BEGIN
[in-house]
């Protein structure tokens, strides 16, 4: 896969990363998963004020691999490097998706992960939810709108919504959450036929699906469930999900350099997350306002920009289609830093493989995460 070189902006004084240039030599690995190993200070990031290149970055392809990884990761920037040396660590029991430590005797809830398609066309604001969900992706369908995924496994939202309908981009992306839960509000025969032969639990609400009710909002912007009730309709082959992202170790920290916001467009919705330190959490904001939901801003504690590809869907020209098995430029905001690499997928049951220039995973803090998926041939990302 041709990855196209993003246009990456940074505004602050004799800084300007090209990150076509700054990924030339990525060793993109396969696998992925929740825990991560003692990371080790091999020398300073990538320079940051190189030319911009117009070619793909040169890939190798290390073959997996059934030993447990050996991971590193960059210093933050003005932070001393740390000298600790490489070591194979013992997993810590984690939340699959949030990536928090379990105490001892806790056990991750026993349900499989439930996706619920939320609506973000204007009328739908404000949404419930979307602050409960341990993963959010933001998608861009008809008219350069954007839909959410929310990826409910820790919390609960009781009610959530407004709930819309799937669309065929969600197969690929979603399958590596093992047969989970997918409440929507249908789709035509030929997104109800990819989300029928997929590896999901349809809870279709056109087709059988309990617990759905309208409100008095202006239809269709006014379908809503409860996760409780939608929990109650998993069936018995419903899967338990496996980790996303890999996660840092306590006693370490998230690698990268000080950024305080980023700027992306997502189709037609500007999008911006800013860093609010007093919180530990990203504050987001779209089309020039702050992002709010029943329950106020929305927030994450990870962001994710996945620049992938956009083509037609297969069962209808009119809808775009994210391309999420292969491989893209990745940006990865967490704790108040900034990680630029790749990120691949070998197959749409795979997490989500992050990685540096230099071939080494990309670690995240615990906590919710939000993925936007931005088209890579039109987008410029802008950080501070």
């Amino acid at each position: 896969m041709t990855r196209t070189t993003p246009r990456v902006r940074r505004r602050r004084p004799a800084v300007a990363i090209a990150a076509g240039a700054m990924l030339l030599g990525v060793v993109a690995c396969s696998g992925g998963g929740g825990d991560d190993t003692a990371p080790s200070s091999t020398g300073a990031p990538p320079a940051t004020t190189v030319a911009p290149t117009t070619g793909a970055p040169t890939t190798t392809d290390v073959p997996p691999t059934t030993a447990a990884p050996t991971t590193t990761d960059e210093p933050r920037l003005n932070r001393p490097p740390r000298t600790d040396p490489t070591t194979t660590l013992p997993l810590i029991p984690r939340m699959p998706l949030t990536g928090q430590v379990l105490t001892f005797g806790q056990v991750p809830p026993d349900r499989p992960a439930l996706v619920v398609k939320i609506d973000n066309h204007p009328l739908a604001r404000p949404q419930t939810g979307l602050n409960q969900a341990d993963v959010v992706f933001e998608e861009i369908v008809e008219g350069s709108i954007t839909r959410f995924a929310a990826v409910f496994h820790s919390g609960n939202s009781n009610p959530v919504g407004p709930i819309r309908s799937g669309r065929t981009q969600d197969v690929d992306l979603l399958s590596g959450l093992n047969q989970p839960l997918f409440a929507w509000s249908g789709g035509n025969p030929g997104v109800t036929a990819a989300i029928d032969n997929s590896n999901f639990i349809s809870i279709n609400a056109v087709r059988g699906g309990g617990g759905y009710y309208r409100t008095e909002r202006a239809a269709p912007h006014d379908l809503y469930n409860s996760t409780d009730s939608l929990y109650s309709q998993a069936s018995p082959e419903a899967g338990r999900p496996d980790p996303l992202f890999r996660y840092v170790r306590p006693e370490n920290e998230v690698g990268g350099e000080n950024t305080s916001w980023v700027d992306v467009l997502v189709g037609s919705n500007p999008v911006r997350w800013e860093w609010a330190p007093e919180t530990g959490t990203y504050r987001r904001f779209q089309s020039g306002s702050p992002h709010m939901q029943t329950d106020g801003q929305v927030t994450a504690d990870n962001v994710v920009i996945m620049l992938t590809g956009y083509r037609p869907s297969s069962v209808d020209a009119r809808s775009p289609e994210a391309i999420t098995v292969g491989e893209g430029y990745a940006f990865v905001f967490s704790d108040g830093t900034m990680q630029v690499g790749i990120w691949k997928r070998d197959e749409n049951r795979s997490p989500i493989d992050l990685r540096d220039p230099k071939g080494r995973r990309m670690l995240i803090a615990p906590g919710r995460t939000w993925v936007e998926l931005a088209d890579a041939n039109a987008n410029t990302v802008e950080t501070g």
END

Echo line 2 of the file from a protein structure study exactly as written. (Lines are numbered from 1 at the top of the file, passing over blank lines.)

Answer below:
């Protein structure tokens, strides 16, 4: 896969990363998963004020691999490097998706992960939810709108919504959450036929699906469930999900350099997350306002920009289609830093493989995460 070189902006004084240039030599690995190993200070990031290149970055392809990884990761920037040396660590029991430590005797809830398609066309604001969900992706369908995924496994939202309908981009992306839960509000025969032969639990609400009710909002912007009730309709082959992202170790920290916001467009919705330190959490904001939901801003504690590809869907020209098995430029905001690499997928049951220039995973803090998926041939990302 041709990855196209993003246009990456940074505004602050004799800084300007090209990150076509700054990924030339990525060793993109396969696998992925929740825990991560003692990371080790091999020398300073990538320079940051190189030319911009117009070619793909040169890939190798290390073959997996059934030993447990050996991971590193960059210093933050003005932070001393740390000298600790490489070591194979013992997993810590984690939340699959949030990536928090379990105490001892806790056990991750026993349900499989439930996706619920939320609506973000204007009328739908404000949404419930979307602050409960341990993963959010933001998608861009008809008219350069954007839909959410929310990826409910820790919390609960009781009610959530407004709930819309799937669309065929969600197969690929979603399958590596093992047969989970997918409440929507249908789709035509030929997104109800990819989300029928997929590896999901349809809870279709056109087709059988309990617990759905309208409100008095202006239809269709006014379908809503409860996760409780939608929990109650998993069936018995419903899967338990496996980790996303890999996660840092306590006693370490998230690698990268000080950024305080980023700027992306997502189709037609500007999008911006800013860093609010007093919180530990990203504050987001779209089309020039702050992002709010029943329950106020929305927030994450990870962001994710996945620049992938956009083509037609297969069962209808009119809808775009994210391309999420292969491989893209990745940006990865967490704790108040900034990680630029790749990120691949070998197959749409795979997490989500992050990685540096230099071939080494990309670690995240615990906590919710939000993925936007931005088209890579039109987008410029802008950080501070």